3 Steps to Coping When You Can’t See Family for the Holidays

Available for Interviews: Dr. Colleen Cira:

Dr. Colleen Cira is a Licensed Clinical Psychologist who specializes in Women and Trauma, and has worked with hundreds of people struggling with mental health issues.


Talking Points from Dr. Cira On Coping Steps
When You Can’t See Your Family for the Holidays

What we’re talking about here is the importance of boundaries. That’s what it means to tell your family that you can’t see them for the Holidays. You are setting a boundary with them. And while it can be normal to feel guilty when you feel like you’re disappointing someone, the degree to which you feel guilt can be helpful data about how comfortable you are setting boundaries. Here are some helpful tips for managing that guilt (and flexing your boundary muscle):

1) Feel it! The first absolute “must do” when it comes to working through feelings is to feel them. Get to know them. Identify what the feeling is. Sit with the feeling. Write about the feeling. Crying or yelling about the feeling. Talk to a trust friend about the feeling. Just accept it for what it is and be with it before you do anything else. If you fight the feelings, everything becomes like quicksand: the harder you fight, the deeper you sink.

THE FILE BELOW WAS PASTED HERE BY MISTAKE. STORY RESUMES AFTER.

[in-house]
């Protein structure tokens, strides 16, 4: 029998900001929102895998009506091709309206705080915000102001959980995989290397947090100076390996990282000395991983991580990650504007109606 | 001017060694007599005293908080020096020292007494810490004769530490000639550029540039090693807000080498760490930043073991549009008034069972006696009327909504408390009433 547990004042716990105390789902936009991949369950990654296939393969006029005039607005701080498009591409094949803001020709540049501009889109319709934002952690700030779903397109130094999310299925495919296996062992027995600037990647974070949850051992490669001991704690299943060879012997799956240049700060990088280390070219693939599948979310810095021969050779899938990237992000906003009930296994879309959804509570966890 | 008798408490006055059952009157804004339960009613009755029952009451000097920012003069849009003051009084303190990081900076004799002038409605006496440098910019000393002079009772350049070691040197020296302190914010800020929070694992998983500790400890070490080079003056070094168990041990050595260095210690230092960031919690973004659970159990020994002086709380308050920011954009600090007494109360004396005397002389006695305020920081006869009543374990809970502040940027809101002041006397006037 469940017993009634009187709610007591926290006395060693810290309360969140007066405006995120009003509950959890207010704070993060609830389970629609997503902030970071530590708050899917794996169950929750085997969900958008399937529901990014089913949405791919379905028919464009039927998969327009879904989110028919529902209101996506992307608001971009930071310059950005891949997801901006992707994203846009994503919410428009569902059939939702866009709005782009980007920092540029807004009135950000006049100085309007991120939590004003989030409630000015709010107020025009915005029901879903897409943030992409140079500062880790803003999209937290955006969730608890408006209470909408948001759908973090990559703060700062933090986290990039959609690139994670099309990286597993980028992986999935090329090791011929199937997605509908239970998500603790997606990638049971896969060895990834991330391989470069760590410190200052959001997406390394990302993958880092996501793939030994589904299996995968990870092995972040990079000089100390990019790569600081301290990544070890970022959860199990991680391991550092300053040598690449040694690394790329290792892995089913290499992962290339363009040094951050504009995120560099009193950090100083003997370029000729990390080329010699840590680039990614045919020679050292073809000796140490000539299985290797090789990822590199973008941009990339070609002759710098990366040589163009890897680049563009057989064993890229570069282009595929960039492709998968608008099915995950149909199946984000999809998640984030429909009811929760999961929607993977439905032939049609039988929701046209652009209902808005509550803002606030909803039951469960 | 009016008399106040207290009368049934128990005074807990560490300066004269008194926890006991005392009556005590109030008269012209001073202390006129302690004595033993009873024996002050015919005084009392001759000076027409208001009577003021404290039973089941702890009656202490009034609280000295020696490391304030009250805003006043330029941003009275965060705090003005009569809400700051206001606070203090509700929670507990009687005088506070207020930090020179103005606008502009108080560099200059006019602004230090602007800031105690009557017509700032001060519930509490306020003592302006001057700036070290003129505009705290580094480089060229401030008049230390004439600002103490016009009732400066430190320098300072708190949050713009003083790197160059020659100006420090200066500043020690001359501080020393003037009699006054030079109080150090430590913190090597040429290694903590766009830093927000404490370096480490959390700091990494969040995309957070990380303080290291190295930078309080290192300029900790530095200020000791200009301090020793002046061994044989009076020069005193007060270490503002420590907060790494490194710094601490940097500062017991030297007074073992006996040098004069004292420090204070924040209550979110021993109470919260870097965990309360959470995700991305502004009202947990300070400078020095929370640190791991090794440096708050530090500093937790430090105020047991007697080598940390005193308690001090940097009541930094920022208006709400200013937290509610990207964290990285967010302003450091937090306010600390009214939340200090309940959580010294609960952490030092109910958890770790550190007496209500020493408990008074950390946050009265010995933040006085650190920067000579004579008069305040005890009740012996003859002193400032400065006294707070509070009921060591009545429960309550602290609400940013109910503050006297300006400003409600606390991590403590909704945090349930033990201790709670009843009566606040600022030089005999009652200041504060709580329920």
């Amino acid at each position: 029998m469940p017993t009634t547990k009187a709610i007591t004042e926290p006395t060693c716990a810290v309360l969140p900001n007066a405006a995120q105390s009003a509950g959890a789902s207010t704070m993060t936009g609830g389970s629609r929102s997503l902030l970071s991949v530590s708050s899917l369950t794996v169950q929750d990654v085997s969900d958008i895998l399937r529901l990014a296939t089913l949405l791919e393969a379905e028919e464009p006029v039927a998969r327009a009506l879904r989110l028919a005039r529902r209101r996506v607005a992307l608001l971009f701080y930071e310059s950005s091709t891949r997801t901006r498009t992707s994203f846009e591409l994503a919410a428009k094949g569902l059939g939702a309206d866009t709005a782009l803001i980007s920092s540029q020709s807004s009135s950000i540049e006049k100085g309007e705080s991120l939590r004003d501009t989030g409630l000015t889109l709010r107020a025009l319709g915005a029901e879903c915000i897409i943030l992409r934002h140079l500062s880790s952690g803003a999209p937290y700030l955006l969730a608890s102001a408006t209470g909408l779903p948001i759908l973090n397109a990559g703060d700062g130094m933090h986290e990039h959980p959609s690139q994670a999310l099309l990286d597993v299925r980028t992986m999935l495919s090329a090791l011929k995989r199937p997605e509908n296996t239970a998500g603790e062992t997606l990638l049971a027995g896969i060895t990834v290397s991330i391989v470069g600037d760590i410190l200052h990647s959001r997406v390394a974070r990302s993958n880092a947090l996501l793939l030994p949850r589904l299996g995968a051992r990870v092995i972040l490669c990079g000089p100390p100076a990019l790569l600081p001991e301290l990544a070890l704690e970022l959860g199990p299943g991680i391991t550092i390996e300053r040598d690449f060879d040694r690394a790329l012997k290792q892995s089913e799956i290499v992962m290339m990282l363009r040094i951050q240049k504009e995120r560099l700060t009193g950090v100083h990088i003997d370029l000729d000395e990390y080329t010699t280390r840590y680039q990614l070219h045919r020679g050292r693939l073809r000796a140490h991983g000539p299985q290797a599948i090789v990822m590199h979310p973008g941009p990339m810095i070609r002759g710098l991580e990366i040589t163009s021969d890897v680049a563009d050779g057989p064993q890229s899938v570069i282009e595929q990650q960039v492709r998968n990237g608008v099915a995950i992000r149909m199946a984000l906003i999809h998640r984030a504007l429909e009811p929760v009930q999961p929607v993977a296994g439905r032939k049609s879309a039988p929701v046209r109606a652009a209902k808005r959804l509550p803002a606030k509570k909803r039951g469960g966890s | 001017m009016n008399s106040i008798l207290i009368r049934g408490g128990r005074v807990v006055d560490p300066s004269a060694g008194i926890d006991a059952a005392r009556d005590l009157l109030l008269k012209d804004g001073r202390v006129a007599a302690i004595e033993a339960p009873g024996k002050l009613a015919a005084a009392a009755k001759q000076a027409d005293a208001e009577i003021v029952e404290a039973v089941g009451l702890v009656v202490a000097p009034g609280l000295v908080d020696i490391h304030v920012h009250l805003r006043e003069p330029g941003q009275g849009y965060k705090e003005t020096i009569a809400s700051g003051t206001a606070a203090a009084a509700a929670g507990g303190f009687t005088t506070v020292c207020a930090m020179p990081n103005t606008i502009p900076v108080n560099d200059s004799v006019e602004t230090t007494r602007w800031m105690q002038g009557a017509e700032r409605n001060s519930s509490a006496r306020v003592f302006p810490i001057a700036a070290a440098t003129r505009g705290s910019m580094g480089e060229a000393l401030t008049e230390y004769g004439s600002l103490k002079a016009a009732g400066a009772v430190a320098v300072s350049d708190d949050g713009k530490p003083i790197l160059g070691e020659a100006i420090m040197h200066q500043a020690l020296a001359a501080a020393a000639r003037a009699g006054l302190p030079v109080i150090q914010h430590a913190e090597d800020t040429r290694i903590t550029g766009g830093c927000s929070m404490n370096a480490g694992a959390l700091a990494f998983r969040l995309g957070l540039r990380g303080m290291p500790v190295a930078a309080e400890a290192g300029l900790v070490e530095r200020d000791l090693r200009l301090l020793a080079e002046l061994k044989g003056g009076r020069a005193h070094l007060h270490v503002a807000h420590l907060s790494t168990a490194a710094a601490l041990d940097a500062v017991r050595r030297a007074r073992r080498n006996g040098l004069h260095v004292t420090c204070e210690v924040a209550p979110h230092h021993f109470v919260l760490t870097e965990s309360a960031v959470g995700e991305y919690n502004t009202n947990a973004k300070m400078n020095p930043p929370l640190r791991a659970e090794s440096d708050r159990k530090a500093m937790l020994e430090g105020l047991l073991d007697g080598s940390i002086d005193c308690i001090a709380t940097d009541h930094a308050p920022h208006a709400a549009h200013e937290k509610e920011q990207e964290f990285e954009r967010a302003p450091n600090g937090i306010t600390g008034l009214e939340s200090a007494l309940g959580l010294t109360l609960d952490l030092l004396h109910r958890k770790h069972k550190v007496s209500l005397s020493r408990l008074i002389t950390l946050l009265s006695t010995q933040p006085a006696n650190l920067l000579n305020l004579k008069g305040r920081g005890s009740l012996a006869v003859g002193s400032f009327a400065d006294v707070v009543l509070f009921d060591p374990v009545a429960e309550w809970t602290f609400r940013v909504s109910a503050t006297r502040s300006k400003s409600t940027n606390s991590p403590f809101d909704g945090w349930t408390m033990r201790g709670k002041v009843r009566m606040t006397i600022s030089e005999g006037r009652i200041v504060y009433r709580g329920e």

2) Get curious. Once you’ve really felt it, get curious about it. What am I feeling so strongly about? Do I miss my family? Am I lonely in general? Is it less about me and more about them where I’m worried about disappointing them or making them angry? If so, is that something I often experience with them? With everyone? Get curious about your experience and figure out what’s going on there.

3) Do something. Once you have really felt your feelings and better understand why you feel the way you do, now you can do something about it!  

      • If you’re really going to miss your family, set up a video conferencing meeting on the Holiday so that you can have the experience of being “with” them.  
      • If it’s less about them and you’re lonely, figure out how to spend the Holidays in a safe way with people you love and trust (outdoors, Zoom, etc.).  
      • Perhaps you don’t even enjoy your family that much you’re simply worried about disappointing them. In that case, give yourself a pat on the pack for prioritizing YOUR needs instead of theirs.  Feel the fear of doing that and keep setting boundaries anyway.  And perhaps start to read about unhealthy/toxic relationship dynamics because being in a healthy relationship means that people SUPPORT your choices, NOT guilt you over them.


Available for Interviews: Dr. Colleen Cira

Dr. Colleen D. Cira, Psy.D. received both her Masters and Doctorate from the Illinois School of Professional Psychology and has been practicing in the field since 2001. Dr. Cira is a Licensed Clinical Psychologist and the Founder and Executive Director of Cira Center for Behavioral Health, PC a boutique group practice with locations in Chicago and Oak Park that specializes in Women’s Issues/Health and Trauma. Dr. Cira is a trauma and anxiety expert, clinical supervisor, writer, speaker, consultant, activist, wife, and Mommy to two little ones.

Jo Allison
PR Managing Editor
Success In Media, Inc.

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